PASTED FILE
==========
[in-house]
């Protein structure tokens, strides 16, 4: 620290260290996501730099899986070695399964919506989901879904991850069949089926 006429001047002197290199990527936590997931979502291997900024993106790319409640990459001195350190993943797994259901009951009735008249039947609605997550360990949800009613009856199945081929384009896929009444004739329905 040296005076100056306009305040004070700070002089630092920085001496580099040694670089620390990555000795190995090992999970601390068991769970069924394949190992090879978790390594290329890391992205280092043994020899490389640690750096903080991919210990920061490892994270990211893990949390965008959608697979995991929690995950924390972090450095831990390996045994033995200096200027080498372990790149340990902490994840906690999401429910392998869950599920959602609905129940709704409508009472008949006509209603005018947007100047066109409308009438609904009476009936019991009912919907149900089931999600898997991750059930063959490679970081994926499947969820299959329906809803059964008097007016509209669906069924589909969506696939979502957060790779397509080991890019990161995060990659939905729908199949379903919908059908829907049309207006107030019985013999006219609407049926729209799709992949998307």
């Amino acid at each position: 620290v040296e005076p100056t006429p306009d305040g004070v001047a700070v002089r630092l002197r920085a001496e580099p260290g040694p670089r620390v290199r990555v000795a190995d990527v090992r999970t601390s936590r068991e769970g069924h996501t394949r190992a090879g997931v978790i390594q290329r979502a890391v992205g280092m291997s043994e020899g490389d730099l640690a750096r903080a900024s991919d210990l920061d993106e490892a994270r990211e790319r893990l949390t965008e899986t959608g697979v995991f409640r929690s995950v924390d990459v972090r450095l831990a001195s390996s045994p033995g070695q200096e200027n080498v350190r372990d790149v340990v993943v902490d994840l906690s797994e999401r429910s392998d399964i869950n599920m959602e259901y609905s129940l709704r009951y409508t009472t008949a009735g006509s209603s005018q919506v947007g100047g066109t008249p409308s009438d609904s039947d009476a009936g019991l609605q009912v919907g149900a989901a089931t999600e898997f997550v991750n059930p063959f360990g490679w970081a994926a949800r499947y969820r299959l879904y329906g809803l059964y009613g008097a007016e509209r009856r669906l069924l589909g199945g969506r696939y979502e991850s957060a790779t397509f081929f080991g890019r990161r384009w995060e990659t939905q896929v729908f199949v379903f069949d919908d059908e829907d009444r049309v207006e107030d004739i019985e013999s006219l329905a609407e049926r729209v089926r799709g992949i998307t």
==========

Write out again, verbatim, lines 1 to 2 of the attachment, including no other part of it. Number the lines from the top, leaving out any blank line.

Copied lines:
[in-house]
């Protein structure tokens, strides 16, 4: 620290260290996501730099899986070695399964919506989901879904991850069949089926 006429001047002197290199990527936590997931979502291997900024993106790319409640990459001195350190993943797994259901009951009735008249039947609605997550360990949800009613009856199945081929384009896929009444004739329905 040296005076100056306009305040004070700070002089630092920085001496580099040694670089620390990555000795190995090992999970601390068991769970069924394949190992090879978790390594290329890391992205280092043994020899490389640690750096903080991919210990920061490892994270990211893990949390965008959608697979995991929690995950924390972090450095831990390996045994033995200096200027080498372990790149340990902490994840906690999401429910392998869950599920959602609905129940709704409508009472008949006509209603005018947007100047066109409308009438609904009476009936019991009912919907149900089931999600898997991750059930063959490679970081994926499947969820299959329906809803059964008097007016509209669906069924589909969506696939979502957060790779397509080991890019990161995060990659939905729908199949379903919908059908829907049309207006107030019985013999006219609407049926729209799709992949998307």